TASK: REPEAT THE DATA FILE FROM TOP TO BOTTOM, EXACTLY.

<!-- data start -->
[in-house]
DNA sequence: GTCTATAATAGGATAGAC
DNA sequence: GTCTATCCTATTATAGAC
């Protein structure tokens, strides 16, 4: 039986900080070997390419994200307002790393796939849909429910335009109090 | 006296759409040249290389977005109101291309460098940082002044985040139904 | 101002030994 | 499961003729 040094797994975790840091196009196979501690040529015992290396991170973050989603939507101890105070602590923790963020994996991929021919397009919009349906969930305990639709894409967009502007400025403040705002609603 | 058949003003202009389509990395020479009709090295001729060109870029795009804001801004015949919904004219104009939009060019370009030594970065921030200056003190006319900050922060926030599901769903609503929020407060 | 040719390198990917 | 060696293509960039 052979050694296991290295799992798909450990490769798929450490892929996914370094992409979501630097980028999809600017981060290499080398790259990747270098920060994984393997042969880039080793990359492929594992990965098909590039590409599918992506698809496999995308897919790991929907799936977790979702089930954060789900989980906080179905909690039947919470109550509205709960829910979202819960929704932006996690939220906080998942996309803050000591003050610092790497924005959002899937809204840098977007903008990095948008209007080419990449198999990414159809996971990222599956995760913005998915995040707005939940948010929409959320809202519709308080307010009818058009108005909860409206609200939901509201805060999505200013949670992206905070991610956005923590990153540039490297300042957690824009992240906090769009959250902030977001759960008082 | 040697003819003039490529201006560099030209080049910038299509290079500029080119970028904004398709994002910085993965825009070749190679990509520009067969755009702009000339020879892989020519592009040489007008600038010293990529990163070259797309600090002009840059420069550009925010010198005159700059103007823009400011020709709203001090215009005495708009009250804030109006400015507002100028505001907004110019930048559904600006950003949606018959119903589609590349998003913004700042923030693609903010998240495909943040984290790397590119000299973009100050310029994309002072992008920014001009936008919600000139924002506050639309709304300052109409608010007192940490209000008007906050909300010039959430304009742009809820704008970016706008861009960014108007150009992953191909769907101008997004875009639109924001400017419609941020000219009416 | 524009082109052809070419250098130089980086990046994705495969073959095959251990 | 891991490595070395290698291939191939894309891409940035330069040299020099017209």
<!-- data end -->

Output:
[in-house]
DNA sequence: GTCTATAATAGGATAGAC
DNA sequence: GTCTATCCTATTATAGAC
């Protein structure tokens, strides 16, 4: 039986900080070997390419994200307002790393796939849909429910335009109090 | 006296759409040249290389977005109101291309460098940082002044985040139904 | 101002030994 | 499961003729 040094797994975790840091196009196979501690040529015992290396991170973050989603939507101890105070602590923790963020994996991929021919397009919009349906969930305990639709894409967009502007400025403040705002609603 | 058949003003202009389509990395020479009709090295001729060109870029795009804001801004015949919904004219104009939009060019370009030594970065921030200056003190006319900050922060926030599901769903609503929020407060 | 040719390198990917 | 060696293509960039 052979050694296991290295799992798909450990490769798929450490892929996914370094992409979501630097980028999809600017981060290499080398790259990747270098920060994984393997042969880039080793990359492929594992990965098909590039590409599918992506698809496999995308897919790991929907799936977790979702089930954060789900989980906080179905909690039947919470109550509205709960829910979202819960929704932006996690939220906080998942996309803050000591003050610092790497924005959002899937809204840098977007903008990095948008209007080419990449198999990414159809996971990222599956995760913005998915995040707005939940948010929409959320809202519709308080307010009818058009108005909860409206609200939901509201805060999505200013949670992206905070991610956005923590990153540039490297300042957690824009992240906090769009959250902030977001759960008082 | 040697003819003039490529201006560099030209080049910038299509290079500029080119970028904004398709994002910085993965825009070749190679990509520009067969755009702009000339020879892989020519592009040489007008600038010293990529990163070259797309600090002009840059420069550009925010010198005159700059103007823009400011020709709203001090215009005495708009009250804030109006400015507002100028505001907004110019930048559904600006950003949606018959119903589609590349998003913004700042923030693609903010998240495909943040984290790397590119000299973009100050310029994309002072992008920014001009936008919600000139924002506050639309709304300052109409608010007192940490209000008007906050909300010039959430304009742009809820704008970016706008861009960014108007150009992953191909769907101008997004875009639109924001400017419609941020000219009416 | 524009082109052809070419250098130089980086990046994705495969073959095959251990 | 891991490595070395290698291939191939894309891409940035330069040299020099017209």